United Kingdom Prime Minister David Cameron said the country is stronger than “what it was five years ago”. Not satisfied, he said that there was more to do.
Ed Miliband of the Labour Party urged people to vote in order to repay hard work and the country. Nick Clegg said the Liberal Democrats claimed to offer stability and decency.
According to experts, the trends suggest that no party will win enough seats for an outright majority. Politicians, pollsters and the media were struggling to read the election right, leading many to focus on what might happen if there is an uncertain result.
On the last day of campaigning, Cameron says the Conservatives could win outright the elections on 7 May, while Miliband says he is optimistic about Labour Party’s prospects and trusts the public to make the “right judgement”.
Former top civil servant Lord O’Donnell said Cameron could remain as prime minister even if he did not have a majority — it would be up to his political judgement whether he thought there was a “clear alternative” government.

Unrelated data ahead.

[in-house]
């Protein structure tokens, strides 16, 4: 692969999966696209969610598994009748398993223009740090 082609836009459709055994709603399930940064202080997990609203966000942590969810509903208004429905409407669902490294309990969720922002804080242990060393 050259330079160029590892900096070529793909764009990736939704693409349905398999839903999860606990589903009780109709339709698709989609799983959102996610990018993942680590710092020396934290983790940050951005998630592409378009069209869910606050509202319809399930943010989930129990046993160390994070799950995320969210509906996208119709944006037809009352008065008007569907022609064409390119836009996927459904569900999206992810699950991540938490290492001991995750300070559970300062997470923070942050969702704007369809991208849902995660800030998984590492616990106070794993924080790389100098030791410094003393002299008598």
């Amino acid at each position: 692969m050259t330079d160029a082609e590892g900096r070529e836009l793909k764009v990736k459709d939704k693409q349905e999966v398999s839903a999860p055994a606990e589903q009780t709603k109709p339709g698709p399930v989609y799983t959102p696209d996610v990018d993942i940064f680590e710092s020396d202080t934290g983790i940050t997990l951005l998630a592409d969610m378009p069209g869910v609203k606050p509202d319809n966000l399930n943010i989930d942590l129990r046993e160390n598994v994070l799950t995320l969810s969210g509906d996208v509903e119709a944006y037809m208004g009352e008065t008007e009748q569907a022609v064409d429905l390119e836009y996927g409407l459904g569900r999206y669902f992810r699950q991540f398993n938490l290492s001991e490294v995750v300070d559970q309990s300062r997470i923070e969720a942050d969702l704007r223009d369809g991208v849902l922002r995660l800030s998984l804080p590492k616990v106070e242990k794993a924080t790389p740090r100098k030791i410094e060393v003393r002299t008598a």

The Times newspaper endorsed a continuation of the Conservative-Lib Dem coalition, while The Express has become the first paper to recommend voting for UKIP. The Daily Mail is backing the Conservatives
Northern Ireland’s five biggest parties clashed over welfare reform and gay marriage in a live TV debate.
The main party leaders have been criss-crossing the country in their battle buses as they attempt to drum up support ahead of Thursday’s election.
After starting the day in south Wales, Cameron is heading to north-west England, Scotland and the Midlands, while Miliband is visiting Conservative-held marginal seats in the north of England.
Mr Clegg, who set off from Land’s End on Tuesday, is heading to John O’Groats through Scottish constituencies his party is hoping to retain.